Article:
We obtained information on educational level, smoking habits, body mass index (BMI), physical activity, diet, diabetes, lipid disturbance, and hypertension by self-reported questionnaire. Education was assessed as the highest level attained, and classified into 3 categories: primary (≤ 9 years), secondary (10–12 years) and higher (> 12 years). BMI was calculated by dividing weight (kg) by squared height (m2). Physical activity was assessed by asking respondents about total time (hours/week) for light, strenuous and hard sports/exercise/outdoor activity during last 12 months [19]. Dietary information was obtained from an 85-item food frequency questionnaire (FFQ), a slightly abbreviated version of a validated 96-item FFQ questionnaire [22]. Participants reported how often they usually consumed each food and beverage item. Eight alternatives were available ranging from “0 times per month” to “3 or more times per day”. Finally, participants who self-reported ever being treated by a doctor for diabetes (yes/no), lipid disturbance (yes/no) and hypertension (yes/no) were classified as having these conditions.

Definition of health metrics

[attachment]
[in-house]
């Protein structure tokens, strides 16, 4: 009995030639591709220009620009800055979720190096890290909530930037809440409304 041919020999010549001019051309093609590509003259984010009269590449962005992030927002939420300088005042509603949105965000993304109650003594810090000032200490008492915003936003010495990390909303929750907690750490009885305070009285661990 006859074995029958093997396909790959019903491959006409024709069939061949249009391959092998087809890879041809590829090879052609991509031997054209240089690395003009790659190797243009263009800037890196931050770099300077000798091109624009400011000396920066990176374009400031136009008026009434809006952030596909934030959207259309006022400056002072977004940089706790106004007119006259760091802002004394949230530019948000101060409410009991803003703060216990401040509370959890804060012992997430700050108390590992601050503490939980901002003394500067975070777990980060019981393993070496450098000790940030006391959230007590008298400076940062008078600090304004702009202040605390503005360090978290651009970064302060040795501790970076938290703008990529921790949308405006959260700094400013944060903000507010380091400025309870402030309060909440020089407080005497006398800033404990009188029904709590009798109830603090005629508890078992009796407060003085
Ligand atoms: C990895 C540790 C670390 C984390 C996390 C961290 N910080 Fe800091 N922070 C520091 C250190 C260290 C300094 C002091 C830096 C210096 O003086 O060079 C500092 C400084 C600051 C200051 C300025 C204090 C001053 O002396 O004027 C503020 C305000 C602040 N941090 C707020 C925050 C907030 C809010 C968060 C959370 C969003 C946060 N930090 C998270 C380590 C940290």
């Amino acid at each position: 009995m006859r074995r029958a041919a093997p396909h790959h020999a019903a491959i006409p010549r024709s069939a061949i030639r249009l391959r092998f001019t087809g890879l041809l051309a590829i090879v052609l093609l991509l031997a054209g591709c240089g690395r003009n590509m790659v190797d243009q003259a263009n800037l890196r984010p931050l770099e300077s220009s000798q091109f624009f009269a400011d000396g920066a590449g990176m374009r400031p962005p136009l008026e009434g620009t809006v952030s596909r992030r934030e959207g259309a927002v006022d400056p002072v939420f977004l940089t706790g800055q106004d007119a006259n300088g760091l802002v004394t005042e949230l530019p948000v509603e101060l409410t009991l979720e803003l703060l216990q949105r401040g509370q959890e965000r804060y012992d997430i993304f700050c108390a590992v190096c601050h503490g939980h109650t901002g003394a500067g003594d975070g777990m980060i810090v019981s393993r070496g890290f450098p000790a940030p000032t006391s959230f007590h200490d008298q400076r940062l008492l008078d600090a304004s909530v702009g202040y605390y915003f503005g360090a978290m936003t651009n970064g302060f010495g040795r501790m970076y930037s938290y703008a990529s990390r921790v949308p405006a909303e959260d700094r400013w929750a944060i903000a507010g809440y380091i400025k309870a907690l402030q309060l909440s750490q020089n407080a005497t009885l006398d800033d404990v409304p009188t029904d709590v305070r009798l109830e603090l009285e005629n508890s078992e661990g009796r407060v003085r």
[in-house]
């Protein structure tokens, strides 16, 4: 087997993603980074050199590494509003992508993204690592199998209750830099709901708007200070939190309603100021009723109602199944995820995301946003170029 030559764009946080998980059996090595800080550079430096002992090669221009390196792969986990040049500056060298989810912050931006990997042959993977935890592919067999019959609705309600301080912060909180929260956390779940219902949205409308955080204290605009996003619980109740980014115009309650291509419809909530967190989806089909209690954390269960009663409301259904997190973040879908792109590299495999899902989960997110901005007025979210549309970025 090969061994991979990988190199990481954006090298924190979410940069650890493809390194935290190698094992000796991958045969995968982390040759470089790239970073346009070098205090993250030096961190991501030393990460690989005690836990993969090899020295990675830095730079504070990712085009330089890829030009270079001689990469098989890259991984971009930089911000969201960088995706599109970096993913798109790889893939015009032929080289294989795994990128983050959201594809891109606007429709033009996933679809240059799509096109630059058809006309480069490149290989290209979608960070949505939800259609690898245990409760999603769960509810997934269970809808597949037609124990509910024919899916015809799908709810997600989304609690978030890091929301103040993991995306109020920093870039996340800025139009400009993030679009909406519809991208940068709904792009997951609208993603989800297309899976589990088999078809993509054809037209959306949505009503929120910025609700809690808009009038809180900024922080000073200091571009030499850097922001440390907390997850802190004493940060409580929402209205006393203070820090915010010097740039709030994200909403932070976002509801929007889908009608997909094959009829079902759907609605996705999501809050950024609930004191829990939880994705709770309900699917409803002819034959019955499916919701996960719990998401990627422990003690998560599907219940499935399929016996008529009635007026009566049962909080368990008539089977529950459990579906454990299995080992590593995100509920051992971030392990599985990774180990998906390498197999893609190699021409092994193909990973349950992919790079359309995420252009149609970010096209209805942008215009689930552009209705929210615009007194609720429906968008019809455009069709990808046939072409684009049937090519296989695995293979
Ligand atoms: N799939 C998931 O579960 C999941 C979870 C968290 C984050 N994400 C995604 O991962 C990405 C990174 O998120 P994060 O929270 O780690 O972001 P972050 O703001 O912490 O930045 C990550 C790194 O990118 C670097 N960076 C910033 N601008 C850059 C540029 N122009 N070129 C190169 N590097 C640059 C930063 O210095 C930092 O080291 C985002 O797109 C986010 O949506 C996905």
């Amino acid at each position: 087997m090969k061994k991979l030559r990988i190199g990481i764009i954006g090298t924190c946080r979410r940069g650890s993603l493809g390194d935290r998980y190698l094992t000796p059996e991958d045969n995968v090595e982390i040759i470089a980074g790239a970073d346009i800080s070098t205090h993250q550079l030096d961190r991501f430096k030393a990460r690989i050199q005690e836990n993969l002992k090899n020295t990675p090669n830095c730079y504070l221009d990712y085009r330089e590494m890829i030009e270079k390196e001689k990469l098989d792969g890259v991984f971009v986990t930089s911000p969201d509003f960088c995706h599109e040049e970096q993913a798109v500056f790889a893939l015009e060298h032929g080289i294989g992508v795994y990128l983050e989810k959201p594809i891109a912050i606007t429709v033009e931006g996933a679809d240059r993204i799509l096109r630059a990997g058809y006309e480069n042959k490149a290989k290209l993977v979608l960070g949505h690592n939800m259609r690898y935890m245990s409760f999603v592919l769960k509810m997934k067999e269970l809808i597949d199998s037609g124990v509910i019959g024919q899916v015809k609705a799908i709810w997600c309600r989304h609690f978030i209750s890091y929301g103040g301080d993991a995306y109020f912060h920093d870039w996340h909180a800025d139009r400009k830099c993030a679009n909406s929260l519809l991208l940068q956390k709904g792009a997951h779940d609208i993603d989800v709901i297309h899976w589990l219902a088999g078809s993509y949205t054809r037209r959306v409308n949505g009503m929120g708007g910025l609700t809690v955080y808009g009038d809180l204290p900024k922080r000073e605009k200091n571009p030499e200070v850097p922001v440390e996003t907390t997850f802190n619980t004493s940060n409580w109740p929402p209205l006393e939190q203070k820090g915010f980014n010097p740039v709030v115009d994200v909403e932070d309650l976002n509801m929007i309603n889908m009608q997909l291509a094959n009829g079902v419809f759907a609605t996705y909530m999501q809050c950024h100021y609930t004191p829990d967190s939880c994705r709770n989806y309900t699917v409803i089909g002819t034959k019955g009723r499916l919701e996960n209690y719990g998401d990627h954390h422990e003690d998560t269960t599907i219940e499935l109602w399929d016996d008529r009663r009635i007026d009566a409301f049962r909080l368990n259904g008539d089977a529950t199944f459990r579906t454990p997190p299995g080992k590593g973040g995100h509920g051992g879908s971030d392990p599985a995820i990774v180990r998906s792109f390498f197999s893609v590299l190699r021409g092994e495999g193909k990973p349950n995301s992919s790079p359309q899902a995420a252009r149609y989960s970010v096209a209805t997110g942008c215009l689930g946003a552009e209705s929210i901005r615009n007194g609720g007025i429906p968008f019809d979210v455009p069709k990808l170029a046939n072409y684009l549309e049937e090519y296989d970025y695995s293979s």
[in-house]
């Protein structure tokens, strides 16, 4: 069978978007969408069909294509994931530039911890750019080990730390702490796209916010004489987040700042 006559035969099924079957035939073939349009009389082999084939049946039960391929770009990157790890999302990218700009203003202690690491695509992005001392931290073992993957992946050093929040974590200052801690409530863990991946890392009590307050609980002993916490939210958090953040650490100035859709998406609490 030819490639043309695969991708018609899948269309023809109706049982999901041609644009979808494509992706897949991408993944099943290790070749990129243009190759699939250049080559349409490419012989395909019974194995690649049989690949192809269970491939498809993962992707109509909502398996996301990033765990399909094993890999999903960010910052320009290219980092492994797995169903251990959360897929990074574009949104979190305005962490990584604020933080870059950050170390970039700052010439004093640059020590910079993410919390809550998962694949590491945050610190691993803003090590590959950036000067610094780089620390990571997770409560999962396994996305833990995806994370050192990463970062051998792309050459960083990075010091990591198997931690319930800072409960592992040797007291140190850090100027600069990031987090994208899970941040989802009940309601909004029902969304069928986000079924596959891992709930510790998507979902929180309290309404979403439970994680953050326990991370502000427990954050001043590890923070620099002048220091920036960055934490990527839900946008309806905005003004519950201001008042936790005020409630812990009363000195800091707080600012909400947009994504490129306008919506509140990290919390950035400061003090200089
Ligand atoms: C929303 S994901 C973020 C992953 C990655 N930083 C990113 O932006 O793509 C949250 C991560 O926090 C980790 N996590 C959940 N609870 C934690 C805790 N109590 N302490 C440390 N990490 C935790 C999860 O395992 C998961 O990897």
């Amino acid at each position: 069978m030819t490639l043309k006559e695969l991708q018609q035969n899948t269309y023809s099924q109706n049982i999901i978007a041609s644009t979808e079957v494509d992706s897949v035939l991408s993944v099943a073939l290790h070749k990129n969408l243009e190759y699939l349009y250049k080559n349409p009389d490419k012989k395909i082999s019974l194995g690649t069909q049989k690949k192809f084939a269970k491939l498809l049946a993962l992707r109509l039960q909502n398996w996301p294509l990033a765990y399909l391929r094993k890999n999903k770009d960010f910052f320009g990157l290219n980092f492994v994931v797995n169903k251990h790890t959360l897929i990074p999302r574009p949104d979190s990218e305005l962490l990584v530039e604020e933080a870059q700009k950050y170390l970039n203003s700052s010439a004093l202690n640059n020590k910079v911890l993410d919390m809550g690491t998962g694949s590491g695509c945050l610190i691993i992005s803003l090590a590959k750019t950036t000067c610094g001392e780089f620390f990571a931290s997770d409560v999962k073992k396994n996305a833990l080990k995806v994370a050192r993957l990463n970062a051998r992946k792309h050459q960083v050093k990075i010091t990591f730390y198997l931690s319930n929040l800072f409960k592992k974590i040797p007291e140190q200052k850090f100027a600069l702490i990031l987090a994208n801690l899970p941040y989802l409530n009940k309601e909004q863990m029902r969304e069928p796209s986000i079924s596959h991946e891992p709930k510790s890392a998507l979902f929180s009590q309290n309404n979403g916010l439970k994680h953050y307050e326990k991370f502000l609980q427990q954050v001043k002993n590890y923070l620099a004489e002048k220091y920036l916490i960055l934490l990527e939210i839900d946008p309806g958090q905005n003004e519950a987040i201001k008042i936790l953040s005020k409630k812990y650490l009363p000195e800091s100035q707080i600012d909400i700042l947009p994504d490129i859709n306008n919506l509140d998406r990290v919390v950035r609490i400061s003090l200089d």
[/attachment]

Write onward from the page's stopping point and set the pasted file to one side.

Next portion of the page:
In accordance with the AHA definition [1, 2], four CVH behaviors (smoking, BMI, physical activity, diet) were classified into ideal, intermediate and poor levels. BMI was categorized as ideal (< 25 kg/m2), intermediate (25 to 30 kg/m2) and poor (≥ 30 kg/m2). Physical activity was classified into ideal (≥ 150 min/wk moderate, or ≥ 75 min/wk vigorous, or ≥ 150 min/wk moderate + vigorous), intermediate (1–149 min/wk moderate, or 1–74 min/wk vigorous, or 1–149 min/wk moderate + vigorous if not reaching ideal level), and poor (none). For diet, there are 5 healthy diet components, which are ≥ 4.5 cups of fruits and vegetables per day, ≥ 2 servings (3.5-oz) of fish per week, ≥ 3 servings (1-oz equivalent) fiber-rich whole grains per day, < 1,500 mg sodium per day, ≤ 450 kcal (36 oz) sugar-sweetened beverages per week. Participants with 4–5, 2–3, 0–1 healthy diet components were categorized into ideal, intermediate and poor. For smoking, we defined participants as ideal (never-smokers), intermediate (ex-smokers), or poor (current smokers) according to their self-reported history of smoking, which differs from the AHA’s definition that ideal smoking was defined as never or quit > 12 months ago. For the other three CVH factors, participants who self-reported having diabetes, lipid disturbance, and high blood pressure at baseline were considered as poor level, and otherwise they were classified as ideal level. Since we were restricted to questionnaire data, we could not define ideal CVH exactly in the same way as the AHA’s definition, where diabetes and lipid disturbance are based on laboratory values and hypertension based on objectively measured blood pressure. Given the interest and complexity in alcohol and health [23], we also tried to include alcohol consumption in the model. Current Nordic Nutrition recommended thresholds are less than 10 g/day and 20 g/day respectively for men and women. We thus defined participants as ideal in terms of alcohol consumption based on these thresholds [24].